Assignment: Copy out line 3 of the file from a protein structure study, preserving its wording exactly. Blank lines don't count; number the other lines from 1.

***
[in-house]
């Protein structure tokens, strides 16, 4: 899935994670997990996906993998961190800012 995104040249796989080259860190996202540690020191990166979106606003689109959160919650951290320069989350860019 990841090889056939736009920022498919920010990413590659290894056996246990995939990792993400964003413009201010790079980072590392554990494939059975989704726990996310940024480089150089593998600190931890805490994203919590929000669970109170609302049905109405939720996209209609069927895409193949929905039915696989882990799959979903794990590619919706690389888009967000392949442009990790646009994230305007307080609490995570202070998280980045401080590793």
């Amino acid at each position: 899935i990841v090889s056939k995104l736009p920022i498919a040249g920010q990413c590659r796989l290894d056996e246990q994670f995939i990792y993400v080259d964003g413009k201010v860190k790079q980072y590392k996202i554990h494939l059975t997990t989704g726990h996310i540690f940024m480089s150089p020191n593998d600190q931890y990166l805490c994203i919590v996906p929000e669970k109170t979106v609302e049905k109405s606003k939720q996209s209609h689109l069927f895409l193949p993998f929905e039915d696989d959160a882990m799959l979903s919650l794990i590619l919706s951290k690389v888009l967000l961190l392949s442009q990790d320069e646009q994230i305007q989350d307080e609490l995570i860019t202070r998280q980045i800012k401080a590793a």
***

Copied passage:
């Amino acid at each position: 899935i990841v090889s056939k995104l736009p920022i498919a040249g920010q990413c590659r796989l290894d056996e246990q994670f995939i990792y993400v080259d964003g413009k201010v860190k790079q980072y590392k996202i554990h494939l059975t997990t989704g726990h996310i540690f940024m480089s150089p020191n593998d600190q931890y990166l805490c994203i919590v996906p929000e669970k109170t979106v609302e049905k109405s606003k939720q996209s209609h689109l069927f895409l193949p993998f929905e039915d696989d959160a882990m799959l979903s919650l794990i590619l919706s951290k690389v888009l967000l961190l392949s442009q990790d320069e646009q994230i305007q989350d307080e609490l995570i860019t202070r998280q980045i800012k401080a590793a």